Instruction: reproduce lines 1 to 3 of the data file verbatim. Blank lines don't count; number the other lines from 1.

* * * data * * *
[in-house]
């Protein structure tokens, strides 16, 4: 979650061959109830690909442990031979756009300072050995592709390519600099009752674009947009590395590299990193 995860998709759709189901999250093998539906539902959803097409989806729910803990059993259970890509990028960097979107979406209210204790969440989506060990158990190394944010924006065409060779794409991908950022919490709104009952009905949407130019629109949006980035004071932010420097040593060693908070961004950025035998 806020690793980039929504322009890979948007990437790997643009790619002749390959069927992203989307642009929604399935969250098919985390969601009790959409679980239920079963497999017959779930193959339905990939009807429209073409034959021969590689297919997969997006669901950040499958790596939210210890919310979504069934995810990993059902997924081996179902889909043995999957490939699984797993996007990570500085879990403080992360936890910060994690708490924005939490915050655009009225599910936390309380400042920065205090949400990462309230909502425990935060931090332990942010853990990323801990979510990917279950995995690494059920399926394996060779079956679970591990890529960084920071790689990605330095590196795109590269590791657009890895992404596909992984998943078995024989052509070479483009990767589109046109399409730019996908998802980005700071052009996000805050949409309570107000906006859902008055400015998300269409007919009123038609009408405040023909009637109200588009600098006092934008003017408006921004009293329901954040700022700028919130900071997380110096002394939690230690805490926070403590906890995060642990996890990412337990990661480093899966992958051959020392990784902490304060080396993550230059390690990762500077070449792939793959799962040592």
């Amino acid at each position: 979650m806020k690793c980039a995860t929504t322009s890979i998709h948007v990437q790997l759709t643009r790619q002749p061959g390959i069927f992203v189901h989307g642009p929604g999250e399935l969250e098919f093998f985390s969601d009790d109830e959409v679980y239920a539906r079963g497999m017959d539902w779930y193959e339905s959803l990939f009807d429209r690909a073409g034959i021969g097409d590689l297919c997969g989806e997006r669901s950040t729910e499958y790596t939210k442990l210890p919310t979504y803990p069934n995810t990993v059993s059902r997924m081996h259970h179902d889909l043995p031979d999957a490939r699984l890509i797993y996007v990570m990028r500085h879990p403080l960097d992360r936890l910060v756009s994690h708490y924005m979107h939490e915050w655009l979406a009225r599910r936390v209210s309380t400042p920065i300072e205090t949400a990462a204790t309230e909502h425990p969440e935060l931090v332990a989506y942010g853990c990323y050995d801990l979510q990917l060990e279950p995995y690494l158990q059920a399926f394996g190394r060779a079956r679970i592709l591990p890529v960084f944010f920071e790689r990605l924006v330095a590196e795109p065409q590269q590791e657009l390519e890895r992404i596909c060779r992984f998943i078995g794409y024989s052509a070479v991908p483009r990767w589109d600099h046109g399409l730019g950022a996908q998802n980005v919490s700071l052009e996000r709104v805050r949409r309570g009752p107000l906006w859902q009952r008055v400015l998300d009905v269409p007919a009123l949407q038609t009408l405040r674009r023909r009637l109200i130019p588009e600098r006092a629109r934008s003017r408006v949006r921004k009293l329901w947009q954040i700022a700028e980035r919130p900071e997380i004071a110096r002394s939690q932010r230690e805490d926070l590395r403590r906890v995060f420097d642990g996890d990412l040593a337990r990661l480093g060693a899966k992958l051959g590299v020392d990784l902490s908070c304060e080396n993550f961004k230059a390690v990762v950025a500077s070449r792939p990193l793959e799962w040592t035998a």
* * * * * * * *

[in-house]
């Protein structure tokens, strides 16, 4: 979650061959109830690909442990031979756009300072050995592709390519600099009752674009947009590395590299990193 995860998709759709189901999250093998539906539902959803097409989806729910803990059993259970890509990028960097979107979406209210204790969440989506060990158990190394944010924006065409060779794409991908950022919490709104009952009905949407130019629109949006980035004071932010420097040593060693908070961004950025035998 806020690793980039929504322009890979948007990437790997643009790619002749390959069927992203989307642009929604399935969250098919985390969601009790959409679980239920079963497999017959779930193959339905990939009807429209073409034959021969590689297919997969997006669901950040499958790596939210210890919310979504069934995810990993059902997924081996179902889909043995999957490939699984797993996007990570500085879990403080992360936890910060994690708490924005939490915050655009009225599910936390309380400042920065205090949400990462309230909502425990935060931090332990942010853990990323801990979510990917279950995995690494059920399926394996060779079956679970591990890529960084920071790689990605330095590196795109590269590791657009890895992404596909992984998943078995024989052509070479483009990767589109046109399409730019996908998802980005700071052009996000805050949409309570107000906006859902008055400015998300269409007919009123038609009408405040023909009637109200588009600098006092934008003017408006921004009293329901954040700022700028919130900071997380110096002394939690230690805490926070403590906890995060642990996890990412337990990661480093899966992958051959020392990784902490304060080396993550230059390690990762500077070449792939793959799962040592």
């Amino acid at each position: 979650m806020k690793c980039a995860t929504t322009s890979i998709h948007v990437q790997l759709t643009r790619q002749p061959g390959i069927f992203v189901h989307g642009p929604g999250e399935l969250e098919f093998f985390s969601d009790d109830e959409v679980y239920a539906r079963g497999m017959d539902w779930y193959e339905s959803l990939f009807d429209r690909a073409g034959i021969g097409d590689l297919c997969g989806e997006r669901s950040t729910e499958y790596t939210k442990l210890p919310t979504y803990p069934n995810t990993v059993s059902r997924m081996h259970h179902d889909l043995p031979d999957a490939r699984l890509i797993y996007v990570m990028r500085h879990p403080l960097d992360r936890l910060v756009s994690h708490y924005m979107h939490e915050w655009l979406a009225r599910r936390v209210s309380t400042p920065i300072e205090t949400a990462a204790t309230e909502h425990p969440e935060l931090v332990a989506y942010g853990c990323y050995d801990l979510q990917l060990e279950p995995y690494l158990q059920a399926f394996g190394r060779a079956r679970i592709l591990p890529v960084f944010f920071e790689r990605l924006v330095a590196e795109p065409q590269q590791e657009l390519e890895r992404i596909c060779r992984f998943i078995g794409y024989s052509a070479v991908p483009r990767w589109d600099h046109g399409l730019g950022a996908q998802n980005v919490s700071l052009e996000r709104v805050r949409r309570g009752p107000l906006w859902q009952r008055v400015l998300d009905v269409p007919a009123l949407q038609t009408l405040r674009r023909r009637l109200i130019p588009e600098r006092a629109r934008s003017r408006v949006r921004k009293l329901w947009q954040i700022a700028e980035r919130p900071e997380i004071a110096r002394s939690q932010r230690e805490d926070l590395r403590r906890v995060f420097d642990g996890d990412l040593a337990r990661l480093g060693a899966k992958l051959g590299v020392d990784l902490s908070c304060e080396n993550f961004k230059a390690v990762v950025a500077s070449r792939p990193l793959e799962w040592t035998a």